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Characterizing the stress/defense transcriptome of Arabidopsis.

Mahalingam R, Gomez-Buitrago A, Eckardt N, Shah N, Guevara-Garcia A, Day P, Raina R, Fedoroff NV - Genome Biol. (2003)

Bottom Line: Several stress-responsive cis-elements showed a statistically significant over-representation in the promoters of the genes in the stress cDNA collection.These include W- and G-boxes, the SA-inducible element, the abscisic acid response element and the TGA motif.This set of stress-, pathogen- and hormone-modulated genes is an important resource for understanding the genetic interactions underlying stress signaling and responses and may contribute to the characterization of the stress transcriptome through the construction of standardized specialized arrays.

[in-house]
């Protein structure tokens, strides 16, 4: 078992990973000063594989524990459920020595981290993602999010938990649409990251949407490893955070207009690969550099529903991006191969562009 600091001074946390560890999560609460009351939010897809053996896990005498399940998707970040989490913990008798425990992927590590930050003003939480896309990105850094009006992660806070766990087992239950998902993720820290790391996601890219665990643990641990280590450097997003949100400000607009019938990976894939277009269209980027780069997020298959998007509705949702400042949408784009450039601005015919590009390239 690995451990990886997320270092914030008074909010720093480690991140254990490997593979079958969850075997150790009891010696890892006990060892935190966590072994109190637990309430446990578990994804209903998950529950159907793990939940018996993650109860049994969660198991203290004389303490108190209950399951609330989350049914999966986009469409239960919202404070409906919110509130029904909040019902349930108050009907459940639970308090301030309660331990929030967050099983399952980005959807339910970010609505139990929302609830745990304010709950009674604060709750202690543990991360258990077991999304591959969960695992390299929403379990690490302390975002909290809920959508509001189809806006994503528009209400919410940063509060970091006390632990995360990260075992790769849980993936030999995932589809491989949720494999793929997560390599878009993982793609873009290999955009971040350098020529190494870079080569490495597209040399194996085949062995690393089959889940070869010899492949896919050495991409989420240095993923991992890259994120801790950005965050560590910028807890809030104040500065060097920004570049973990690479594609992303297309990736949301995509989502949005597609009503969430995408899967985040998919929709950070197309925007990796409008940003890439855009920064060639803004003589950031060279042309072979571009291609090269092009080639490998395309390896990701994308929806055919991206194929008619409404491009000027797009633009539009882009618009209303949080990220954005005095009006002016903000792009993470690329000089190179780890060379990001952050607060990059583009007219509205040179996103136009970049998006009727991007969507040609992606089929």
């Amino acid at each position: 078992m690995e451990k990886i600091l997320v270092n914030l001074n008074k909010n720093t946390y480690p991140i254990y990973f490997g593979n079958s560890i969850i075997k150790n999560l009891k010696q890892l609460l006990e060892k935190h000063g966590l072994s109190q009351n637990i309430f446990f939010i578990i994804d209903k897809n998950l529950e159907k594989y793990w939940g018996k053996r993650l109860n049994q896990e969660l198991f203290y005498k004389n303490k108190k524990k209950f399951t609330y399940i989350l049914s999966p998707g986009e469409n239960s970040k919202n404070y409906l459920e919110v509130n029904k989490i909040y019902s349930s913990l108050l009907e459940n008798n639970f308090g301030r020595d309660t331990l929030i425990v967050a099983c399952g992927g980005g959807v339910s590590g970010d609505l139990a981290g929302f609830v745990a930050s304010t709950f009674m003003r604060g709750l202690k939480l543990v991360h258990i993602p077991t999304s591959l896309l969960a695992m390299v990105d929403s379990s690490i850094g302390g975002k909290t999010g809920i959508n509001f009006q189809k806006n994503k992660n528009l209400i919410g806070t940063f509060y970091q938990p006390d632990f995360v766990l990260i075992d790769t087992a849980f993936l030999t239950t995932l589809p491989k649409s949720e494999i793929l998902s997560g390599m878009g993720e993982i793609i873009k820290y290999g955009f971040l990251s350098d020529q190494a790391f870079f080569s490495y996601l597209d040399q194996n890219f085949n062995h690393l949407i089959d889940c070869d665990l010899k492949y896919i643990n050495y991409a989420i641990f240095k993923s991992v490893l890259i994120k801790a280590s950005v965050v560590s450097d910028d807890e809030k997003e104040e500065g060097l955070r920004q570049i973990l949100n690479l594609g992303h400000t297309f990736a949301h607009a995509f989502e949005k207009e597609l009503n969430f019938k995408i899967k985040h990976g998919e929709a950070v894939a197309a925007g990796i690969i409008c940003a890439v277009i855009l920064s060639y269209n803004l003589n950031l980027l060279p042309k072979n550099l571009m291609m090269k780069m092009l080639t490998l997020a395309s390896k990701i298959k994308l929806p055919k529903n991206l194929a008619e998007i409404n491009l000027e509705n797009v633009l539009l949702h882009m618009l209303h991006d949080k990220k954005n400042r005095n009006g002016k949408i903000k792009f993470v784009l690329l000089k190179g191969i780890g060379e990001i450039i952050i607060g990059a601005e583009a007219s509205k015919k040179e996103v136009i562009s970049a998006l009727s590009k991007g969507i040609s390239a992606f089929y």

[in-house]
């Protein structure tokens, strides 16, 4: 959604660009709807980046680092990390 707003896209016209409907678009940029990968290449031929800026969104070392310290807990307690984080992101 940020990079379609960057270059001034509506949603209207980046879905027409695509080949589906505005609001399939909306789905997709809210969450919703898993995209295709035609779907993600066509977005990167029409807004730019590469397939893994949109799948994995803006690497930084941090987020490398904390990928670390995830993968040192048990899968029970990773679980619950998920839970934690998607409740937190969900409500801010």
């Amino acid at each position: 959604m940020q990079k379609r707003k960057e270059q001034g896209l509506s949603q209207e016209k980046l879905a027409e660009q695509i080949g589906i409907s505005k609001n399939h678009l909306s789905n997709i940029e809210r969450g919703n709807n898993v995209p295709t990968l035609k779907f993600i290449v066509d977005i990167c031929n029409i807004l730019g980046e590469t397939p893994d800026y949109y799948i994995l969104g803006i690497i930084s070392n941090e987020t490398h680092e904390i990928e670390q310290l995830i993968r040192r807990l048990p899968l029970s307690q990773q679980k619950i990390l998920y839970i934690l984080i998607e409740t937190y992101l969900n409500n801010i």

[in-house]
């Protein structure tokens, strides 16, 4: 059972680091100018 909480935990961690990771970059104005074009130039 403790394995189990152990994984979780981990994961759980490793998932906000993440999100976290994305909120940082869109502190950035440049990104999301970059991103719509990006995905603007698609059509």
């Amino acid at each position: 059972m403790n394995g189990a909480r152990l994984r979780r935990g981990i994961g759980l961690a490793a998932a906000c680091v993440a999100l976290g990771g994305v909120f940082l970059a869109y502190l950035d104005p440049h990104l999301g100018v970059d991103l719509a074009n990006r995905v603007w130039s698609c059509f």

View Article: PubMed Central - HTML - PubMed

Affiliation: Life Sciences Consortium, Pennsylvania State University, State College, PA 16802, USA.

ABSTRACT

Background: To understand the gene networks that underlie plant stress and defense responses, it is necessary to identify and characterize the genes that respond both initially and as the physiological response to the stress or pathogen develops. We used PCR-based suppression subtractive hybridization to identify Arabidopsis genes that are differentially expressed in response to ozone, bacterial and oomycete pathogens and the signaling molecules salicylic acid (SA) and jasmonic acid.

Results: We identified a total of 1,058 differentially expressed genes from eight stress cDNA libraries. Digital northern analysis revealed that 55% of the stress-inducible genes are rarely transcribed in unstressed plants and 17% of them were not previously represented in Arabidopsis expressed sequence tag databases. More than two-thirds of the genes in the stress cDNA collection have not been identified in previous studies as stress/defense response genes. Several stress-responsive cis-elements showed a statistically significant over-representation in the promoters of the genes in the stress cDNA collection. These include W- and G-boxes, the SA-inducible element, the abscisic acid response element and the TGA motif.